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Zerkle loves the bees she attracts and the worms she raises, but it’s her dogs that she can hug!

Farm and Life Transitions

Zerkle Shares Her Wisdom.

Visit as many farms as you can of likeminded individuals and learn from their experiences and be planning to work hard to make your farm sustainable. Never give up the farm dream that is in your heart.

Joan Zerkle of Anderson Creek Farm in southwest central Ohio is optimistic about her future as a part-time farmer, because she expects to age and improve along with her farm.

In consultation with a mentor, Joan recently adjusted her plans for an apple orchard, scaling down the size as she learned about the selection and care of a low-chemical orchard. She also started five perennial crops, namely, raspberries, grapes, asparagus, rhubarb, and horseradish.

To increase the sustainability of her farm, Joan made many changes that result from her participation in Wisdom in the Land.

Resources. Joan continues to experiment with vermiculture as a means to improve her soil through composting and, once perfected, hopes to raise and sell worms. From her woods, where there are lots of worms, Joan captured the resource of composted leaves, and began spreading them on her gardens. She has noticed an increase in the population of worms per shovel-full. To protect her gardens, Joan planted a wind break and is establishing a rain catchment system to provide water for irrigation. Both the nearby alfalfa fields and newly planted wild flowers were planted to expand bee forage and keep bees in the area where they can bring the most benefit to her production. Investments are in process or planned. Another shallow well will be drilled which will have a hand pump with her own patented gear box. With her own eye toward aging, Joan suspects she may adapt that hand pump to a pedal pump seeing she enjoys bicycling! A filter strip of quail grass is being planned along a creek, not only to help filter chemicals still being used in the field, but also to prevent soil erosion and to create wildlife habitat. More trees will be planted in the future - mixed trees for the birds, for shade, and to offset carbon dioxide and fruit trees to add peaches and pears as orchard products and bee food. To meet her farm sustainability goal, Joan intends to make use of solar and wind power sometime in the future. Joan finds time in her busy life to establish and maintain relationships with like-minded people, regarding production practices and commitment to agriculture. She is meeting such people at the farmers’ market at which she is a vendor, and through both local and statewide groups of barn preservationists. Area farmers are noticing the changes to her farm and stopping by to talk, recognizing her efforts at trying to be a farmer!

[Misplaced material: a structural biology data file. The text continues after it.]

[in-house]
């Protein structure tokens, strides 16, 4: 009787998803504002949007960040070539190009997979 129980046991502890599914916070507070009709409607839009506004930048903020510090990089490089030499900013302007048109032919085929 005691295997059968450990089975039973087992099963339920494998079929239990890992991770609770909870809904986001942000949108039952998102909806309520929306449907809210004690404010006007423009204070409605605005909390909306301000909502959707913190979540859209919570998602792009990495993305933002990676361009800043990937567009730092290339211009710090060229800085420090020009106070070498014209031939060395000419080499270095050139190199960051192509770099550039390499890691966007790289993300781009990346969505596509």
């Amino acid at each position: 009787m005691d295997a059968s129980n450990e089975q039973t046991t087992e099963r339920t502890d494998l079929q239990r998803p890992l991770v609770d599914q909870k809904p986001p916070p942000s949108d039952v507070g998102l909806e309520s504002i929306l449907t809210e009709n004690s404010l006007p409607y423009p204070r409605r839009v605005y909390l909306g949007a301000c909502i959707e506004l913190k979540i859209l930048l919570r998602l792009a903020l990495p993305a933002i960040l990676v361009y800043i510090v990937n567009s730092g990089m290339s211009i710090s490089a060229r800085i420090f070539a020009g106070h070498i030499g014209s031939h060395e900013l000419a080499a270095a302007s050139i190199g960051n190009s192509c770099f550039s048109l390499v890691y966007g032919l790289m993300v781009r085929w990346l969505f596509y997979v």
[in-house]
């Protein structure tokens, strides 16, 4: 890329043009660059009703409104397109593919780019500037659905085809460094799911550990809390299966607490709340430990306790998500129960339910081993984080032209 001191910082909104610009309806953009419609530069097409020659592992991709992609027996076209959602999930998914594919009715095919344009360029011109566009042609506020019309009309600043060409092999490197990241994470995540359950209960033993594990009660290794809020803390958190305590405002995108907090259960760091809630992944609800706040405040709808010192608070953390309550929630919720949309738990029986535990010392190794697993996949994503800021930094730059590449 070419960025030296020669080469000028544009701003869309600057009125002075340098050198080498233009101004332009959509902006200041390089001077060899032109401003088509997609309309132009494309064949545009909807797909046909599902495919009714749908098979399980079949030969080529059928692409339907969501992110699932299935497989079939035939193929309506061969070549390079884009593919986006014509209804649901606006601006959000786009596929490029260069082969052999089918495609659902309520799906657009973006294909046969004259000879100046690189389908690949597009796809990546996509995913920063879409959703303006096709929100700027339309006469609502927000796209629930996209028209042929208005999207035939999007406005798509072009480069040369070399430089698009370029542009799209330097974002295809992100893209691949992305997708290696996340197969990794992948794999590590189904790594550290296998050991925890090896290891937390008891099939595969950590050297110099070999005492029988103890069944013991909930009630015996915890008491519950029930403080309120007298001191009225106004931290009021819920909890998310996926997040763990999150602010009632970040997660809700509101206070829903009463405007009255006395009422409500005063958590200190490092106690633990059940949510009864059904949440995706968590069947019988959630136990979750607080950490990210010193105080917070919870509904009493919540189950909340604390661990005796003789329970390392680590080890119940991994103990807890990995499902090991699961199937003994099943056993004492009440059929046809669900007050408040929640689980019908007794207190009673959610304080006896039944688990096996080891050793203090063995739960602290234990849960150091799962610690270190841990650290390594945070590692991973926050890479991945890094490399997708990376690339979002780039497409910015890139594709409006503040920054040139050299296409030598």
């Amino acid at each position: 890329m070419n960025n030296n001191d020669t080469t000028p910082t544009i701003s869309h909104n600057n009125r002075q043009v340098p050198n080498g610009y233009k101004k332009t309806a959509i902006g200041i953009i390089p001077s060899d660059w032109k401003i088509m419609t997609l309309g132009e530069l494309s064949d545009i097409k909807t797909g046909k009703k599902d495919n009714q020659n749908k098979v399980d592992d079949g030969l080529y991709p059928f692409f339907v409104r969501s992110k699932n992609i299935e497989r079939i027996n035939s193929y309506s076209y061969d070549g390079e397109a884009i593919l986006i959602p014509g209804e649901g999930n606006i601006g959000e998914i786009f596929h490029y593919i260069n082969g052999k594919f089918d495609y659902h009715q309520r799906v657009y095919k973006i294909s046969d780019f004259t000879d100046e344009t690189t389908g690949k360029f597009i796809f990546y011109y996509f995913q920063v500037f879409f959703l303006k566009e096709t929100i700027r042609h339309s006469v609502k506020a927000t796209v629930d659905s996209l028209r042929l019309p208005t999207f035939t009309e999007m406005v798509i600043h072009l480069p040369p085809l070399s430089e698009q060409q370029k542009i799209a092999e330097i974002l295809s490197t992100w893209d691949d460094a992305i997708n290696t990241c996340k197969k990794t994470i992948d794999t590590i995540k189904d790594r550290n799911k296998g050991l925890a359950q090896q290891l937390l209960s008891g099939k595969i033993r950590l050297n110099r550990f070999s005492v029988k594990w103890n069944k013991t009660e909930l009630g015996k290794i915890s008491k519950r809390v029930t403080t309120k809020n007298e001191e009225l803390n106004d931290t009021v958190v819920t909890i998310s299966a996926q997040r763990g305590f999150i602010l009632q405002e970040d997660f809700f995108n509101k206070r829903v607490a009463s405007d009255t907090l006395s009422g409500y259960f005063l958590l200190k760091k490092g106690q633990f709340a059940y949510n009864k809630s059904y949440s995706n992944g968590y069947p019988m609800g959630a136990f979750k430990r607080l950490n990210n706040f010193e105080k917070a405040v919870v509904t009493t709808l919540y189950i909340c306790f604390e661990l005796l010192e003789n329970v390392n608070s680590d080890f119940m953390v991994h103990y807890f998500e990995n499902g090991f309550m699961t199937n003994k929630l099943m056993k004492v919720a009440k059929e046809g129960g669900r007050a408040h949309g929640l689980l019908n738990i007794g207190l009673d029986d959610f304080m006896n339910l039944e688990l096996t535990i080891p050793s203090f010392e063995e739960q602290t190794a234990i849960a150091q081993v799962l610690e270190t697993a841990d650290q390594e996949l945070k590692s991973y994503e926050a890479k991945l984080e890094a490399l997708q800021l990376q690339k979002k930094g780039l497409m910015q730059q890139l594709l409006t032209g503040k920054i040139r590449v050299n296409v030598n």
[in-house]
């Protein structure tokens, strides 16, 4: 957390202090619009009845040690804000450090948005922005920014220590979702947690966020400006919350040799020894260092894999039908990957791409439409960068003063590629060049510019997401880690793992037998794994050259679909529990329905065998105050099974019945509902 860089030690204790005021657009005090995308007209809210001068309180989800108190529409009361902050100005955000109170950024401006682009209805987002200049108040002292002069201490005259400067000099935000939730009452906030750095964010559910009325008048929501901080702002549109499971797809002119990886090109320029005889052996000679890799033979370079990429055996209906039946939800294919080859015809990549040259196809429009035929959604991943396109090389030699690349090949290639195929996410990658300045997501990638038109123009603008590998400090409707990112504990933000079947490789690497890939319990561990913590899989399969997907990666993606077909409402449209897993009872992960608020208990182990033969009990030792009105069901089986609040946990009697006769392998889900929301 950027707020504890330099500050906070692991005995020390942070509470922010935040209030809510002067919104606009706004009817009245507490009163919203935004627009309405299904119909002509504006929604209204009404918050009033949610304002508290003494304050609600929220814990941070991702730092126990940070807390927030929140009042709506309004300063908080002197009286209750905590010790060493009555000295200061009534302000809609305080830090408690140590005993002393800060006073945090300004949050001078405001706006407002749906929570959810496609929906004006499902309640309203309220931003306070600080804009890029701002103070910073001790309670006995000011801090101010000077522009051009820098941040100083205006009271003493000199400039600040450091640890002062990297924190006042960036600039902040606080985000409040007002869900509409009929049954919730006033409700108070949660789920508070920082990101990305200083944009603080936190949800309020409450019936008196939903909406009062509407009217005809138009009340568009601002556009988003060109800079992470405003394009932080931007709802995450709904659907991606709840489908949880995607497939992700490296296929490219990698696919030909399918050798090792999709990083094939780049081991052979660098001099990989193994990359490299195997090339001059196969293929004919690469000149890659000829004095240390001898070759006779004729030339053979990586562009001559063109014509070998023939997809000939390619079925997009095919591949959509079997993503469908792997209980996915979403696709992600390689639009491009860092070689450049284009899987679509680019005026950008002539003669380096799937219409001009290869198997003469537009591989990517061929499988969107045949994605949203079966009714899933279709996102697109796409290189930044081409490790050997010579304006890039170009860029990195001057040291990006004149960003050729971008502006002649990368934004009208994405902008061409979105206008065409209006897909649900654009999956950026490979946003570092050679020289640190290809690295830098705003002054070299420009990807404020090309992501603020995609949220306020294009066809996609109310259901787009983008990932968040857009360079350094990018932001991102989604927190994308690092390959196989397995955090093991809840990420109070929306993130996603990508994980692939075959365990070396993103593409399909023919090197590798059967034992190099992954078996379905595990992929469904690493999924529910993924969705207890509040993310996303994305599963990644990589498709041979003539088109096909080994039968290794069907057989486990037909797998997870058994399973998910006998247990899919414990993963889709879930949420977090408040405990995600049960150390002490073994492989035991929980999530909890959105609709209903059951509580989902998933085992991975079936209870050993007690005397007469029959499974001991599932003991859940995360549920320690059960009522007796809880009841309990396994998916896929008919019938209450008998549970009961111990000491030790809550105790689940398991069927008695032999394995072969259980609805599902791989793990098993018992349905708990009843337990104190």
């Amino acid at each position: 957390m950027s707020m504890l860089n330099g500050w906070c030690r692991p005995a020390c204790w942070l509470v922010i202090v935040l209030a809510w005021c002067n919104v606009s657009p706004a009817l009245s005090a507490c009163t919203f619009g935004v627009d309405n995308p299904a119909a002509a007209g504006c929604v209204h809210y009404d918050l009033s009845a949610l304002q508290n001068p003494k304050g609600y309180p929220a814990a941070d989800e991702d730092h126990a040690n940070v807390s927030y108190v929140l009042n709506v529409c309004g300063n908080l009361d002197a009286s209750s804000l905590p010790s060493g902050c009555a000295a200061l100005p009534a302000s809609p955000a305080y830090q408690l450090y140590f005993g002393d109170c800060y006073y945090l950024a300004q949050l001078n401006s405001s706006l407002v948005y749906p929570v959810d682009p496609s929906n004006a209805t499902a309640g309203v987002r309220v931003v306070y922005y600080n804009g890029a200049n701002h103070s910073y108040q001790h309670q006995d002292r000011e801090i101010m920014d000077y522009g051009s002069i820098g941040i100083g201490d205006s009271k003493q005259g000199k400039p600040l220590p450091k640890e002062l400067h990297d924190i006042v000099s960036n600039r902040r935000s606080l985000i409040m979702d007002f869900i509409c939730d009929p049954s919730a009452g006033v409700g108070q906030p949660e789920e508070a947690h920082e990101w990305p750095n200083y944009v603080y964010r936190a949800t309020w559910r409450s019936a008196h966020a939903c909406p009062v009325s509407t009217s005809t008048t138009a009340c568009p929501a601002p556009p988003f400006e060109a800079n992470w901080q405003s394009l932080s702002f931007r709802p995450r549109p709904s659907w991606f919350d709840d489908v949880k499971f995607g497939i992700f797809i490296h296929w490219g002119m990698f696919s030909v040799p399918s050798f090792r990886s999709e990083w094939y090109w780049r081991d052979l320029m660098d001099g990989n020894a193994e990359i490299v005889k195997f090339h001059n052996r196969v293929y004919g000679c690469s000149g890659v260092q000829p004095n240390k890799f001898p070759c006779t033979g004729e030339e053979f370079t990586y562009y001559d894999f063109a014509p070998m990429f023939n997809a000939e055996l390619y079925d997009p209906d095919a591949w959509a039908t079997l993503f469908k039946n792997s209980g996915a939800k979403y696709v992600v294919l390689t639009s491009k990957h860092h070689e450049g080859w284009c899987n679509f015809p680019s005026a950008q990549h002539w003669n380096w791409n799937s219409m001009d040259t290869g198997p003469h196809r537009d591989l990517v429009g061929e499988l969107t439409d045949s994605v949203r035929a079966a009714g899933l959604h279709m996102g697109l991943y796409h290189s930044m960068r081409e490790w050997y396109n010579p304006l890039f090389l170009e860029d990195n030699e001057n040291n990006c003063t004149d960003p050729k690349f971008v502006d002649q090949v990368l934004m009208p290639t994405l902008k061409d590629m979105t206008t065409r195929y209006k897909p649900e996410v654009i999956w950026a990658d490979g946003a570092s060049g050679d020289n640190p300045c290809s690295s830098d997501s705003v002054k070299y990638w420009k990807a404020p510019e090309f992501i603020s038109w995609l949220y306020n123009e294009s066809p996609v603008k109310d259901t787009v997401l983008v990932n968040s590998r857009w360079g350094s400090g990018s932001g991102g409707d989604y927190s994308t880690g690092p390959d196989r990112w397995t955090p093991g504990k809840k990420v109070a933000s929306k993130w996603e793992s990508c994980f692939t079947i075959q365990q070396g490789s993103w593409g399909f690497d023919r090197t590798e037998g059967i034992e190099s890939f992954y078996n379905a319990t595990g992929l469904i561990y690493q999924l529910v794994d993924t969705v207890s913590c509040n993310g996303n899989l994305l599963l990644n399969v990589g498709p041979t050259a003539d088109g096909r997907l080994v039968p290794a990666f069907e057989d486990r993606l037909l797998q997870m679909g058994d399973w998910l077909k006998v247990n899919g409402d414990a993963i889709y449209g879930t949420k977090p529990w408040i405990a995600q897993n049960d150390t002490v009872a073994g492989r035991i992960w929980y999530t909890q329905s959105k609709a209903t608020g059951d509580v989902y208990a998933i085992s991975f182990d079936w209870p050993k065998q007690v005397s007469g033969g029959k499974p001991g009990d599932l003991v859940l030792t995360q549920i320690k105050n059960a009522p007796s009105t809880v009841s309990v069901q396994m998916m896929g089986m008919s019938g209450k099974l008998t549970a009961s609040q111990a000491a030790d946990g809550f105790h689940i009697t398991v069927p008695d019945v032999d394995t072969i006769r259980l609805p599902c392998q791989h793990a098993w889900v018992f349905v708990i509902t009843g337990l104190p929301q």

Production. On the land she rents to another farmer for the conventional corn/beans rotation, Joan changed from corn/beans to wheat/alfalfa in an effort to reduce chemical use on land nearest her residence and also to improve soil fertility. Joan works to enrich her vegetable gardens and orchards using natural additives such as fish emulsion, bone and blood meal to ensure proper nutrients. She is adopting natural pest management strategies, such as hand picking of pests and is learning how to introduce beneficial insects. For purposes of additional fertilization, insect control, and healthy food, Joan is seriously considering raising pasture-fed poultry. In 2005 Joan initiated a transition on the farm to reduce or eliminate the use of chemicals on her farmland, beginning with her own vegetable production on two acres where no chemicals are applied. In 2007, Joan began selling her high quality produce at the area farmers’ market and continues to sell honey there and off the farm.

Business. In August 2007 Joan started working full-time off the farm to help pay for her land. She plans continuous, affordable investments to develop the farm’s capacity to become self-supporting and to provide supplemental retirement income.

Contact Information:

Joan S. Zerkle

Anderson Creek Farm
1831 Bair Rd.
Urbana, Ohio 43078

Champaign County


In 1987 Joan Zerkle bought her 80-acre farm and, ever since, has cash rented her land to an area farmer. In fall 2006 Joan set out to learn what would be the best use of her farm that would also make it chemicalfree and economically sustainable. Joan works hard to continuously improve the farm so that she can maintain a part-time involvement while establishing operational practices that are aging-friendly.